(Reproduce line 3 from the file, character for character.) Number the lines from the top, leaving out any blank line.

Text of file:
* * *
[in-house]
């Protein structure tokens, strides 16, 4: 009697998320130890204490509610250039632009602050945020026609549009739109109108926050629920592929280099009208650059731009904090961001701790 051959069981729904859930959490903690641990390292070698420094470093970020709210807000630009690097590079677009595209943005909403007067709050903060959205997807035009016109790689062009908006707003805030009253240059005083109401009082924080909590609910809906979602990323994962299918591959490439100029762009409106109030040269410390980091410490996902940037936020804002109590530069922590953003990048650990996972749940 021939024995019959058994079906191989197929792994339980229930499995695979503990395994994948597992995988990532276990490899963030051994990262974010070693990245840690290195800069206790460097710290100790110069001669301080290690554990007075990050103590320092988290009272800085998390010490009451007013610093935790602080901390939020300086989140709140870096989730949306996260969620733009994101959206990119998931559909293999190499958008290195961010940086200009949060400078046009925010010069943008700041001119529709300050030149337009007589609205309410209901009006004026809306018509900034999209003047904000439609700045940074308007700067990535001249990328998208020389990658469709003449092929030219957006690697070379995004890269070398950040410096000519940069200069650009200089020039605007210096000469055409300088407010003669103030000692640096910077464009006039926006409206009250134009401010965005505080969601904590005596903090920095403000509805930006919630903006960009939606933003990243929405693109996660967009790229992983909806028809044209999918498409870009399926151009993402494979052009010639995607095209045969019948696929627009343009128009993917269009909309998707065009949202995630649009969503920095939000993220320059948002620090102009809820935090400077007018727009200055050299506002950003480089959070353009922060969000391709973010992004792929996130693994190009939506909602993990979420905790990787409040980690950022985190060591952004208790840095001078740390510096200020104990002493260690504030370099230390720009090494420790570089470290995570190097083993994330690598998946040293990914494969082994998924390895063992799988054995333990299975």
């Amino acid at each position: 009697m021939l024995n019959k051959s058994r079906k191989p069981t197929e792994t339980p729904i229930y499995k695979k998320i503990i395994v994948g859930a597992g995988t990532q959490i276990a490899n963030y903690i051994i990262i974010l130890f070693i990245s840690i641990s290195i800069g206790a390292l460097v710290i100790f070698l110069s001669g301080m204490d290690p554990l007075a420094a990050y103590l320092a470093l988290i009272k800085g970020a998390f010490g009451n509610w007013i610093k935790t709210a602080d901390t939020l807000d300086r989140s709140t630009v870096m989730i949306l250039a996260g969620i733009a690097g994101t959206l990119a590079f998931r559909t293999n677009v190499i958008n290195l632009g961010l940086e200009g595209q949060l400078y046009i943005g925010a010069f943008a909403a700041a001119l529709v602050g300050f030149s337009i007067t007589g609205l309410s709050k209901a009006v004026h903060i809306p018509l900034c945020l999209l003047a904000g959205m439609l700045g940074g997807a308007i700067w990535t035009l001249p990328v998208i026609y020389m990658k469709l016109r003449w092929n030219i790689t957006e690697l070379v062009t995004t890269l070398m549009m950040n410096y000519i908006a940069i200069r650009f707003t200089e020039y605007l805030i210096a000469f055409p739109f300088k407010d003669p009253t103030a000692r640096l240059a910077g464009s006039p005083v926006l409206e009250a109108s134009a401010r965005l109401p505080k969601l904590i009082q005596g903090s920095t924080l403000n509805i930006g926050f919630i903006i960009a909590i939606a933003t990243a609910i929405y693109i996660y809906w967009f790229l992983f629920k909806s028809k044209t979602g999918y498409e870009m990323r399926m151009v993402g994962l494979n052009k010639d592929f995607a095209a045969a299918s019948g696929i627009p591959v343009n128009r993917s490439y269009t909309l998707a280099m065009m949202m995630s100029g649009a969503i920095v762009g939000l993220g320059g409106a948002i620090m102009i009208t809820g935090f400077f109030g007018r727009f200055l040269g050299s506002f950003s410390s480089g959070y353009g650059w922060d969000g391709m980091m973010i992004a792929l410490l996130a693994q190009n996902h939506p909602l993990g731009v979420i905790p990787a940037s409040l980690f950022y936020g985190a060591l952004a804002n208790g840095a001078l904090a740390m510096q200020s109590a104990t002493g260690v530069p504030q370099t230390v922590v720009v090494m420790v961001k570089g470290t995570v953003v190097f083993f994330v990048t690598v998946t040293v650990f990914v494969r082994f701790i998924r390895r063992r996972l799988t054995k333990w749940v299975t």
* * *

């Amino acid at each position: 009697m021939l024995n019959k051959s058994r079906k191989p069981t197929e792994t339980p729904i229930y499995k695979k998320i503990i395994v994948g859930a597992g995988t990532q959490i276990a490899n963030y903690i051994i990262i974010l130890f070693i990245s840690i641990s290195i800069g206790a390292l460097v710290i100790f070698l110069s001669g301080m204490d290690p554990l007075a420094a990050y103590l320092a470093l988290i009272k800085g970020a998390f010490g009451n509610w007013i610093k935790t709210a602080d901390t939020l807000d300086r989140s709140t630009v870096m989730i949306l250039a996260g969620i733009a690097g994101t959206l990119a590079f998931r559909t293999n677009v190499i958008n290195l632009g961010l940086e200009g595209q949060l400078y046009i943005g925010a010069f943008a909403a700041a001119l529709v602050g300050f030149s337009i007067t007589g609205l309410s709050k209901a009006v004026h903060i809306p018509l900034c945020l999209l003047a904000g959205m439609l700045g940074g997807a308007i700067w990535t035009l001249p990328v998208i026609y020389m990658k469709l016109r003449w092929n030219i790689t957006e690697l070379v062009t995004t890269l070398m549009m950040n410096y000519i908006a940069i200069r650009f707003t200089e020039y605007l805030i210096a000469f055409p739109f300088k407010d003669p009253t103030a000692r640096l240059a910077g464009s006039p005083v926006l409206e009250a109108s134009a401010r965005l109401p505080k969601l904590i009082q005596g903090s920095t924080l403000n509805i930006g926050f919630i903006i960009a909590i939606a933003t990243a609910i929405y693109i996660y809906w967009f790229l992983f629920k909806s028809k044209t979602g999918y498409e870009m990323r399926m151009v993402g994962l494979n052009k010639d592929f995607a095209a045969a299918s019948g696929i627009p591959v343009n128009r993917s490439y269009t909309l998707a280099m065009m949202m995630s100029g649009a969503i920095v762009g939000l993220g320059g409106a948002i620090m102009i009208t809820g935090f400077f109030g007018r727009f200055l040269g050299s506002f950003s410390s480089g959070y353009g650059w922060d969000g391709m980091m973010i992004a792929l410490l996130a693994q190009n996902h939506p909602l993990g731009v979420i905790p990787a940037s409040l980690f950022y936020g985190a060591l952004a804002n208790g840095a001078l904090a740390m510096q200020s109590a104990t002493g260690v530069p504030q370099t230390v922590v720009v090494m420790v961001k570089g470290t995570v953003v190097f083993f994330v990048t690598v998946t040293v650990f990914v494969r082994f701790i998924r390895r063992r996972l799988t054995k333990w749940v299975t």